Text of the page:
Fix Python – Creating functions (or lambdas) in a loop (or comprehension)


Asked By – sharvey

I’m trying to create functions inside of a loop:

functions = []

for i in range(3):
    def f():
        return i

    # alternatively: f = lambda: i


The problem is that all functions end up being the same. Instead of returning 0, 1, and 2, all three functions return 2:

print([f() for f in functions])
# expected output: [0, 1, 2]
# actual output:   [2, 2, 2]

Why is this happening, and what should I do to get 3 different functions that output 0, 1, and 2 respectively?

Now we will see solution for issue: Creating functions (or lambdas) in a loop (or comprehension)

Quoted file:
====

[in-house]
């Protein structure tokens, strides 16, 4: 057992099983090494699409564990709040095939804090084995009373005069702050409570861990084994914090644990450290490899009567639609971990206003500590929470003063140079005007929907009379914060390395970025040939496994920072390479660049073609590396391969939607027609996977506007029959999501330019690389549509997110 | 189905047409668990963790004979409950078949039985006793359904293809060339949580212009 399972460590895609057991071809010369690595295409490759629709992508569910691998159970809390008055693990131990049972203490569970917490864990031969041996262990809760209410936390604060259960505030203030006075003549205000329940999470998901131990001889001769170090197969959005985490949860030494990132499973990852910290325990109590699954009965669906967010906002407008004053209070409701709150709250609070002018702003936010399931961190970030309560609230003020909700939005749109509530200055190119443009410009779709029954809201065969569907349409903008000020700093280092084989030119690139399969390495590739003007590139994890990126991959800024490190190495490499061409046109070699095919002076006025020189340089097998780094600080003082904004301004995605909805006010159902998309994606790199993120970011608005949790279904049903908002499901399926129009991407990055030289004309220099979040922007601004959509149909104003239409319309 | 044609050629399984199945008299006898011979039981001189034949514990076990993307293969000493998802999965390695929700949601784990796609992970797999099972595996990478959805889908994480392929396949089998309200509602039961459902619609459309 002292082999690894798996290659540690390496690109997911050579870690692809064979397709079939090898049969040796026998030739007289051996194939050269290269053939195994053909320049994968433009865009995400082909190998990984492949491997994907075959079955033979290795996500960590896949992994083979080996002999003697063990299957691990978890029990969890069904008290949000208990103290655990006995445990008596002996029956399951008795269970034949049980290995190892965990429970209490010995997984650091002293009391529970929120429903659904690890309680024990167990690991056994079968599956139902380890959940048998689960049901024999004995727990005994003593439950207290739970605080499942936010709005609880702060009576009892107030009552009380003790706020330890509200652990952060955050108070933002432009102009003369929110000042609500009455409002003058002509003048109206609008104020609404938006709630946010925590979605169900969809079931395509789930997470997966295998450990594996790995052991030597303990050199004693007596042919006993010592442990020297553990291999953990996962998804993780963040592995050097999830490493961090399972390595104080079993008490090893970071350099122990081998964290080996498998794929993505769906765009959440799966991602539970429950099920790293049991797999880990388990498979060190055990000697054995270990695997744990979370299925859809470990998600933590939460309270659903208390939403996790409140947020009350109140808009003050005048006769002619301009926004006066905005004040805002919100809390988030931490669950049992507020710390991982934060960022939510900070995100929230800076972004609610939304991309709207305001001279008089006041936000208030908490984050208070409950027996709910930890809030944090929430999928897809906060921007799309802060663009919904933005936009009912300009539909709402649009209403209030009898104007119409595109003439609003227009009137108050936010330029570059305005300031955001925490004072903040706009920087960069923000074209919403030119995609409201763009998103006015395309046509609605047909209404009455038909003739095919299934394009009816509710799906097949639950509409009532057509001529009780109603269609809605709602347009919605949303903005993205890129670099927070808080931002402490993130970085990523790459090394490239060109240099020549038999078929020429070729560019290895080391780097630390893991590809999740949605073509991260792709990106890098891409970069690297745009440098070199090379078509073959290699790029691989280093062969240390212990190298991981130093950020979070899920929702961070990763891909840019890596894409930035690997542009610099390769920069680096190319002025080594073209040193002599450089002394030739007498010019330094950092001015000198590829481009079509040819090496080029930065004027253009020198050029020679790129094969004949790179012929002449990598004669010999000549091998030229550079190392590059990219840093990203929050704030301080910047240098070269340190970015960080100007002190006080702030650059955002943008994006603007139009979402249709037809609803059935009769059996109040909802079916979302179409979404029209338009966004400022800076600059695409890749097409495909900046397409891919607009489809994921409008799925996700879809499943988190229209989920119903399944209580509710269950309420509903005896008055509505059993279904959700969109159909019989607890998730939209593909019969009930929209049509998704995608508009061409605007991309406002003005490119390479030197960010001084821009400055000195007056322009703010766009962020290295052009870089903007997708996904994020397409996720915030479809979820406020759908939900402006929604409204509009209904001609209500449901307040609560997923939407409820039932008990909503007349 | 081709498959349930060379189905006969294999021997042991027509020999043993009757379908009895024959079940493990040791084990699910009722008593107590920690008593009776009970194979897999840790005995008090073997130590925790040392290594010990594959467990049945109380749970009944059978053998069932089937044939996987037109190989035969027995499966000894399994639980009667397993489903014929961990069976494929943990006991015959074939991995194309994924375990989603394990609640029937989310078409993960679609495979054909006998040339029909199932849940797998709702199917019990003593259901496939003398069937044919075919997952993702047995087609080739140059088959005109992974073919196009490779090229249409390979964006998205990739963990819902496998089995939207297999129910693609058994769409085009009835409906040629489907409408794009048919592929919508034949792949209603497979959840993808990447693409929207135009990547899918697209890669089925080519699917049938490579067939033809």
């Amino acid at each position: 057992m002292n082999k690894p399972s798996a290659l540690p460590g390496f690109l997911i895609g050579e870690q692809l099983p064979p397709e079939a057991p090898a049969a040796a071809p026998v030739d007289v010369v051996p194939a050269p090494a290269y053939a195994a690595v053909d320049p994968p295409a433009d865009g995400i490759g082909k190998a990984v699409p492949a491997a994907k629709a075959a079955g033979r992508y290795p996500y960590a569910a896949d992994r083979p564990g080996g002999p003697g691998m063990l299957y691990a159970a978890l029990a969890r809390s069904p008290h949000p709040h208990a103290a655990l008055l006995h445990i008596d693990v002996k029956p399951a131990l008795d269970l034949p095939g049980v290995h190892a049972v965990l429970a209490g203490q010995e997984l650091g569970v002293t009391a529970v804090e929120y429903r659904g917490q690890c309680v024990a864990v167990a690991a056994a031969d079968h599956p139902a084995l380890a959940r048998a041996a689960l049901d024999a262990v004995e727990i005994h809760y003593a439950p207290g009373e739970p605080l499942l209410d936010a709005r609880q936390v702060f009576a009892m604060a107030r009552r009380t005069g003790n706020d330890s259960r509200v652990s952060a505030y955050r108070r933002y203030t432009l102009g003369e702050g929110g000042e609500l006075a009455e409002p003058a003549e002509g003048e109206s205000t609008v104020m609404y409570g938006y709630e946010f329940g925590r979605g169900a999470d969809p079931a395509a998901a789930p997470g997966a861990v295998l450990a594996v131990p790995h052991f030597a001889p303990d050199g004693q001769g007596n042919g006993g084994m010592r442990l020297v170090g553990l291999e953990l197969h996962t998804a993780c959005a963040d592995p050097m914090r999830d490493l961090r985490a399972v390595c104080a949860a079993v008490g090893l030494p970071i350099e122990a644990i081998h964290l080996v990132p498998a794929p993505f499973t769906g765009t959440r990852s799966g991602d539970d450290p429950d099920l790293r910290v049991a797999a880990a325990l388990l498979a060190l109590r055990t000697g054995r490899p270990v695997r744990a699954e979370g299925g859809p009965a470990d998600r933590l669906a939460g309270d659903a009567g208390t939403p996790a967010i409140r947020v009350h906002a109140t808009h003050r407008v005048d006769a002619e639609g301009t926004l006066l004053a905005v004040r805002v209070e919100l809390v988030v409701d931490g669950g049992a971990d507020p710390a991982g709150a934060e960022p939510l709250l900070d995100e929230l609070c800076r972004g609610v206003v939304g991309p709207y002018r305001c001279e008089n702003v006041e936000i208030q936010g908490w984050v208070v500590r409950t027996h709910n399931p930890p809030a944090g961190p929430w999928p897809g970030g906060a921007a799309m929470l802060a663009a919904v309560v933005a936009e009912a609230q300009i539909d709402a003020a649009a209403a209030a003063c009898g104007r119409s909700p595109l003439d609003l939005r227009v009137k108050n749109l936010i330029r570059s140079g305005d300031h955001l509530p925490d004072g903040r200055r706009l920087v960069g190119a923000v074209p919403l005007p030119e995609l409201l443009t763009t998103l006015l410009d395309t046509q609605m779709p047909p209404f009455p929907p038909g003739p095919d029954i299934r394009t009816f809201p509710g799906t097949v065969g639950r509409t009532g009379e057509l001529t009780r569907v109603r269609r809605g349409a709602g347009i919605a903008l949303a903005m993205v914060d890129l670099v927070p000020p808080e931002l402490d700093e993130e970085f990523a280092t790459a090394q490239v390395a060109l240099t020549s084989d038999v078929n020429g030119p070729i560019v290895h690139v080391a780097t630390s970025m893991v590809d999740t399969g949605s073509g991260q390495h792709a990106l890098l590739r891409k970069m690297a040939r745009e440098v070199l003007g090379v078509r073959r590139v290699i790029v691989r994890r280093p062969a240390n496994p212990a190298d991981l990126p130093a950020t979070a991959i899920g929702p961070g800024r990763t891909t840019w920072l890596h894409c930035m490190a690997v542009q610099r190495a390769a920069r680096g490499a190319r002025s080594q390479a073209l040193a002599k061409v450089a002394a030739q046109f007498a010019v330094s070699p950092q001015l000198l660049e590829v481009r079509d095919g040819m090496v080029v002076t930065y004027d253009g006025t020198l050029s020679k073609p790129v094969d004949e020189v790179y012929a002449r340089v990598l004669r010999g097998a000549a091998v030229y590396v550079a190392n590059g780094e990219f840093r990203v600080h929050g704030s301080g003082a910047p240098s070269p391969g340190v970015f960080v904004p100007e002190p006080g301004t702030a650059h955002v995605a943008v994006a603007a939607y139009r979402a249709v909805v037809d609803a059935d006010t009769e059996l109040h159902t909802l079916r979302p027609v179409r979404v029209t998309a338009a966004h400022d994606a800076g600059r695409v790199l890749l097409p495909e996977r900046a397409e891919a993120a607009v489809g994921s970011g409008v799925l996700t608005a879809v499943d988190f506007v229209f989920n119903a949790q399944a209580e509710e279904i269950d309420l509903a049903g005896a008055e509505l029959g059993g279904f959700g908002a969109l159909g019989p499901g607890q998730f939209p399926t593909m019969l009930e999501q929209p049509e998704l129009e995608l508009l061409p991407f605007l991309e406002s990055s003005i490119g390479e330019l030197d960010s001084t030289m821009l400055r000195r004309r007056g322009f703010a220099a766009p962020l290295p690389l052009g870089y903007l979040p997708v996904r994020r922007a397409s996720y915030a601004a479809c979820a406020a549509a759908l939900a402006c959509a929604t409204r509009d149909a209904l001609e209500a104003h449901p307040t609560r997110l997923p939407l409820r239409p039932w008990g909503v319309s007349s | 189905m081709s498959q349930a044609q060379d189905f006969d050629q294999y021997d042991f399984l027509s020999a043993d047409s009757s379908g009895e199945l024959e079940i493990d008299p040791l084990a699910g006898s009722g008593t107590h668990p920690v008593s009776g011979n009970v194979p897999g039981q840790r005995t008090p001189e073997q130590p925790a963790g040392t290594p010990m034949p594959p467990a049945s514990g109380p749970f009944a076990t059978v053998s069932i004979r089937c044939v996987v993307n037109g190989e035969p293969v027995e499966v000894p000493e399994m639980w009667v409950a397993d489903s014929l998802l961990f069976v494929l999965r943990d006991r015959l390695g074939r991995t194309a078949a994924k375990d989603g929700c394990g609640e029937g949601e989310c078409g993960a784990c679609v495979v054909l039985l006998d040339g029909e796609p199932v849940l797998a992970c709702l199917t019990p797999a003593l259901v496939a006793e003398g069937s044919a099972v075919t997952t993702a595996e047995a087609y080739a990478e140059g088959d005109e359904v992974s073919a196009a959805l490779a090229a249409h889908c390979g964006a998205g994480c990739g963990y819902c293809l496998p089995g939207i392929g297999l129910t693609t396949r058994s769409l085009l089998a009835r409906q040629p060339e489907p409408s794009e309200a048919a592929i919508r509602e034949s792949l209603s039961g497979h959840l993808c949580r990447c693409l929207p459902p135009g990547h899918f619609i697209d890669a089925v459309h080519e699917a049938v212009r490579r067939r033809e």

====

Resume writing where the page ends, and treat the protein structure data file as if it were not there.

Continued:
You’re running into a problem with late binding — each function looks up i as late as possible (thus, when called after the end of the loop, i will be set to 2).

Easily fixed by forcing early binding: change def f(): to def f(i=i): like this:

def f(i=i):
    return i

Default values (the right-hand i in i=i is a default value for argument name i, which is the left-hand i in i=i) are looked up at def time, not at call time, so essentially they’re a way to specifically looking for early binding.

If you’re worried about f getting an extra argument (and thus potentially being called erroneously), there’s a more sophisticated way which involved using a closure as a “function factory”:

def make_f(i):
    def f():
        return i
    return f

and in your loop use f = make_f(i) instead of the def statement.

This question is answered By – Alex Martelli

This answer is collected from stackoverflow and reviewed by FixPython community admins, is licensed under cc by-sa 2.5 , cc by-sa 3.0 and cc by-sa 4.0